Processing of Extraterrestrial Materials
Many of the potential cost savings for operations within the inner Solar System stem from reducing transportation needs by using materials available locally on moons, asteroids, and planetary surfaces. These range from shielding to the production of propellants, solar cells, and structural elements. In order to reduce the cost of future space operations, we recommend that: The augmented technology program we propose for NASA specifically include vigorous development of the technology for robotic and tele-operated production of shielding, building materials, and other products from locally-available raw materials.
Research and Technology for Space Industry
Existing and emerging space industrial activities can be divided into four categories: communications, space transportation, remote sensing, and space manufacturing. Our civilian space program has investigated new frequencies and methods of improving communications satellite bandwidths; it: has created meteorological satellites; it has stimulated use of and provided ready access to remotely-sensed data of Earth’s surface, turning over the Landsat-series spacecraft to private industry; and it has provided the ability to perform experiments related to space manufacturing aboard such as the Skylab space station and the space shuttle. Such commercial uses of space have led to rather mature industries. Communications, navigation, and some aspects of Earth resource sensing are progressing well. Microgravity manufacturing, while still in its infancy, is inhibited by high launch-to-orbit costs, but has promise.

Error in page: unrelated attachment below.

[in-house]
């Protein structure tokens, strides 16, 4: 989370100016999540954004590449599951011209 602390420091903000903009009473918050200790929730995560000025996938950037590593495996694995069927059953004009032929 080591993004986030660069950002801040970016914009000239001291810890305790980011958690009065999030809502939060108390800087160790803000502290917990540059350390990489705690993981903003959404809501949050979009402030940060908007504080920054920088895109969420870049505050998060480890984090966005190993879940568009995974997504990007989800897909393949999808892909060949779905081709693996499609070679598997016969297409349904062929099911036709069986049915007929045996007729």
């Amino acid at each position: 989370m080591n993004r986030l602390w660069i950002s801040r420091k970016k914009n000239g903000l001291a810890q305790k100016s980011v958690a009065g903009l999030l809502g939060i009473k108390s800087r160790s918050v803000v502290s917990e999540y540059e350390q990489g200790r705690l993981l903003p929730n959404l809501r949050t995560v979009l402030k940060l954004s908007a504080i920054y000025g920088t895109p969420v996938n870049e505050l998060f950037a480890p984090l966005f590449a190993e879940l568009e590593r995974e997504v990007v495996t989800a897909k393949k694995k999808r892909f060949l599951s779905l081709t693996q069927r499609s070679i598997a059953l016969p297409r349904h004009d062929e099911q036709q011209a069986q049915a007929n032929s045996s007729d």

We encourage the Nation, with NASA as the focal point, to continue to stimulate a variety of potential commercial uses of space. In addition to the direct commercial returns, there will be benefits to the military sector, from the stimulation of the economy, from our ability to meet foreign competition, and from technology spinoffs. We support the augmentation of NASA’s space research and technology program, to more fully support the broad constituency of governmental space users. With such invigoration, NASA can reemerge as a developer of technology. NASA should have a role in space technology to support the space industry analogous to its role in aeronautics. In each case this is built on unique NASA aerospace facilities that others cannot afford to duplicate, and on the broad competence residing in NASA’s scientific and technical personnel. As the Space Station becomes available in the 1990s and provides a central research and development facility in space, it win be analogous to NASA’s terrestrial aeronautical facilities. This would dearly be in the tradition of the National Advisory Committee for Aeronautics that served as the basis for the creation of NASA in the National Aeronautics and Space Act (NASA Act) of 1958.